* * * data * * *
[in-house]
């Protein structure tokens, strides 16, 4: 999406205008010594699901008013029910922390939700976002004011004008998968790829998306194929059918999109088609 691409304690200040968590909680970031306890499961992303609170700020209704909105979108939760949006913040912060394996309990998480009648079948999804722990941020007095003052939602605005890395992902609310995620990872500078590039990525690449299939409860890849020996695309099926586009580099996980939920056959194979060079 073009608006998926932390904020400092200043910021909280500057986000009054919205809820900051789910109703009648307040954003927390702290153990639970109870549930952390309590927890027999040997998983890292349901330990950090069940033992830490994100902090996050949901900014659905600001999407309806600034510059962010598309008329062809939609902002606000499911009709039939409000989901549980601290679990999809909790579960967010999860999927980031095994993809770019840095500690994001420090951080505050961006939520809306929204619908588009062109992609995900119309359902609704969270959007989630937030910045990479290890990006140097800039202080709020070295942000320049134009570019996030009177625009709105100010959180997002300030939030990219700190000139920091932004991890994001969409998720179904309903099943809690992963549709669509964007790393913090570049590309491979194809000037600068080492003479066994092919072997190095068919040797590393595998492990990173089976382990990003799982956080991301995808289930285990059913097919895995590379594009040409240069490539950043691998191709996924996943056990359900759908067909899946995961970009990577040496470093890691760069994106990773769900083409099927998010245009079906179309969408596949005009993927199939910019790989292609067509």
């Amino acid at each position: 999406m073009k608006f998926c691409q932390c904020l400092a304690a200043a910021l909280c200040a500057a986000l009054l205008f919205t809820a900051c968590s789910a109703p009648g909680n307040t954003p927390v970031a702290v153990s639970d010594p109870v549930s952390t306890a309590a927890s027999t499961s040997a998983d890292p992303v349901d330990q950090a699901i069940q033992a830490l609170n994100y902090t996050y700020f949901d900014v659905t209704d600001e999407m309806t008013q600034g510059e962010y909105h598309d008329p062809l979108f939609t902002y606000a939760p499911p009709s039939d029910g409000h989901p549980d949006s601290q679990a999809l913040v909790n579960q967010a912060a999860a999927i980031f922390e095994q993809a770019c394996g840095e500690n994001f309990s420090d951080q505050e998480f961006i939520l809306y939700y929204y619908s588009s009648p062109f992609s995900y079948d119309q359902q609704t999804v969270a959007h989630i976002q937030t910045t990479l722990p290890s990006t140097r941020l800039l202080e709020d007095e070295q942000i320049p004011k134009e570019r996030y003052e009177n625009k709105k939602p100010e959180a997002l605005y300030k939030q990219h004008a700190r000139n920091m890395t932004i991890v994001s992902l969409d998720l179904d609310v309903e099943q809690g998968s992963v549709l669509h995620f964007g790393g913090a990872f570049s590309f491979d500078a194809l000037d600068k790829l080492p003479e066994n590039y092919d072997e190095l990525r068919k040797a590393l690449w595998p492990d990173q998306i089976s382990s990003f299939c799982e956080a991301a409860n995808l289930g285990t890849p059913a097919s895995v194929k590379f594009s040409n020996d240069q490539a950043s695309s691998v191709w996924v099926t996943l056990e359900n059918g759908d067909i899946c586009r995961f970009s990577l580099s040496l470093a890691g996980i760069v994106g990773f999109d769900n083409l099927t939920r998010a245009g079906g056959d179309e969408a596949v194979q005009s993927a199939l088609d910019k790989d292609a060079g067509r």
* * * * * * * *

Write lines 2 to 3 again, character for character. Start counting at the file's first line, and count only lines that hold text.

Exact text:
């Protein structure tokens, strides 16, 4: 999406205008010594699901008013029910922390939700976002004011004008998968790829998306194929059918999109088609 691409304690200040968590909680970031306890499961992303609170700020209704909105979108939760949006913040912060394996309990998480009648079948999804722990941020007095003052939602605005890395992902609310995620990872500078590039990525690449299939409860890849020996695309099926586009580099996980939920056959194979060079 073009608006998926932390904020400092200043910021909280500057986000009054919205809820900051789910109703009648307040954003927390702290153990639970109870549930952390309590927890027999040997998983890292349901330990950090069940033992830490994100902090996050949901900014659905600001999407309806600034510059962010598309008329062809939609902002606000499911009709039939409000989901549980601290679990999809909790579960967010999860999927980031095994993809770019840095500690994001420090951080505050961006939520809306929204619908588009062109992609995900119309359902609704969270959007989630937030910045990479290890990006140097800039202080709020070295942000320049134009570019996030009177625009709105100010959180997002300030939030990219700190000139920091932004991890994001969409998720179904309903099943809690992963549709669509964007790393913090570049590309491979194809000037600068080492003479066994092919072997190095068919040797590393595998492990990173089976382990990003799982956080991301995808289930285990059913097919895995590379594009040409240069490539950043691998191709996924996943056990359900759908067909899946995961970009990577040496470093890691760069994106990773769900083409099927998010245009079906179309969408596949005009993927199939910019790989292609067509």
């Amino acid at each position: 999406m073009k608006f998926c691409q932390c904020l400092a304690a200043a910021l909280c200040a500057a986000l009054l205008f919205t809820a900051c968590s789910a109703p009648g909680n307040t954003p927390v970031a702290v153990s639970d010594p109870v549930s952390t306890a309590a927890s027999t499961s040997a998983d890292p992303v349901d330990q950090a699901i069940q033992a830490l609170n994100y902090t996050y700020f949901d900014v659905t209704d600001e999407m309806t008013q600034g510059e962010y909105h598309d008329p062809l979108f939609t902002y606000a939760p499911p009709s039939d029910g409000h989901p549980d949006s601290q679990a999809l913040v909790n579960q967010a912060a999860a999927i980031f922390e095994q993809a770019c394996g840095e500690n994001f309990s420090d951080q505050e998480f961006i939520l809306y939700y929204y619908s588009s009648p062109f992609s995900y079948d119309q359902q609704t999804v969270a959007h989630i976002q937030t910045t990479l722990p290890s990006t140097r941020l800039l202080e709020d007095e070295q942000i320049p004011k134009e570019r996030y003052e009177n625009k709105k939602p100010e959180a997002l605005y300030k939030q990219h004008a700190r000139n920091m890395t932004i991890v994001s992902l969409d998720l179904d609310v309903e099943q809690g998968s992963v549709l669509h995620f964007g790393g913090a990872f570049s590309f491979d500078a194809l000037d600068k790829l080492p003479e066994n590039y092919d072997e190095l990525r068919k040797a590393l690449w595998p492990d990173q998306i089976s382990s990003f299939c799982e956080a991301a409860n995808l289930g285990t890849p059913a097919s895995v194929k590379f594009s040409n020996d240069q490539a950043s695309s691998v191709w996924v099926t996943l056990e359900n059918g759908d067909i899946c586009r995961f970009s990577l580099s040496l470093a890691g996980i760069v994106g990773f999109d769900n083409l099927t939920r998010a245009g079906g056959d179309e969408a596949v194979q005009s993927a199939l088609d910019k790989d292609a060079g067509r």